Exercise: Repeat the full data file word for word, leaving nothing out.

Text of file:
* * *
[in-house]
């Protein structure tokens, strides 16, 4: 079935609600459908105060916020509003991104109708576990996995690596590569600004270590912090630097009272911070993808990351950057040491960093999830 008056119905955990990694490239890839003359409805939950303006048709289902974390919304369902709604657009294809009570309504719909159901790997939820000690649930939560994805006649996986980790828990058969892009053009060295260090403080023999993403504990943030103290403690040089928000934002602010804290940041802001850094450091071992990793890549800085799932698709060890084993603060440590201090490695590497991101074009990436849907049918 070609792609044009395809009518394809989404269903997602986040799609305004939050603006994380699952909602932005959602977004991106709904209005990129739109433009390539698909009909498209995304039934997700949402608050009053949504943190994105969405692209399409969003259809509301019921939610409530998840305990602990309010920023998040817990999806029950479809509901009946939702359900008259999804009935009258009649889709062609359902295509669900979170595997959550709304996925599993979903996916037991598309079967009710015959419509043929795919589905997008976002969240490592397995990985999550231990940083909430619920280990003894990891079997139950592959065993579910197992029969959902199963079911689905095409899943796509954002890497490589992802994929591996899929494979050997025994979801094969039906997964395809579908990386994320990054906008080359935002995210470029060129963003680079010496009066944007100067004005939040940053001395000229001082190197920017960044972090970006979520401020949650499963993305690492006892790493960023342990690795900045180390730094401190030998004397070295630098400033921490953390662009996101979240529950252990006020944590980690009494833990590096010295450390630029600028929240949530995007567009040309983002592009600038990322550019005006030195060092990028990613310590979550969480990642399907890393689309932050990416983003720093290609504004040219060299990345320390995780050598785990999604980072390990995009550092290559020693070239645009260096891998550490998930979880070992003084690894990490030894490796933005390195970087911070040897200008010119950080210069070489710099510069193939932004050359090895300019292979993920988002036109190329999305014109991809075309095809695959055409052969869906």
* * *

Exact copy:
[in-house]
């Protein structure tokens, strides 16, 4: 079935609600459908105060916020509003991104109708576990996995690596590569600004270590912090630097009272911070993808990351950057040491960093999830 008056119905955990990694490239890839003359409805939950303006048709289902974390919304369902709604657009294809009570309504719909159901790997939820000690649930939560994805006649996986980790828990058969892009053009060295260090403080023999993403504990943030103290403690040089928000934002602010804290940041802001850094450091071992990793890549800085799932698709060890084993603060440590201090490695590497991101074009990436849907049918 070609792609044009395809009518394809989404269903997602986040799609305004939050603006994380699952909602932005959602977004991106709904209005990129739109433009390539698909009909498209995304039934997700949402608050009053949504943190994105969405692209399409969003259809509301019921939610409530998840305990602990309010920023998040817990999806029950479809509901009946939702359900008259999804009935009258009649889709062609359902295509669900979170595997959550709304996925599993979903996916037991598309079967009710015959419509043929795919589905997008976002969240490592397995990985999550231990940083909430619920280990003894990891079997139950592959065993579910197992029969959902199963079911689905095409899943796509954002890497490589992802994929591996899929494979050997025994979801094969039906997964395809579908990386994320990054906008080359935002995210470029060129963003680079010496009066944007100067004005939040940053001395000229001082190197920017960044972090970006979520401020949650499963993305690492006892790493960023342990690795900045180390730094401190030998004397070295630098400033921490953390662009996101979240529950252990006020944590980690009494833990590096010295450390630029600028929240949530995007567009040309983002592009600038990322550019005006030195060092990028990613310590979550969480990642399907890393689309932050990416983003720093290609504004040219060299990345320390995780050598785990999604980072390990995009550092290559020693070239645009260096891998550490998930979880070992003084690894990490030894490796933005390195970087911070040897200008010119950080210069070489710099510069193939932004050359090895300019292979993920988002036109190329999305014109991809075309095809695959055409052969869906």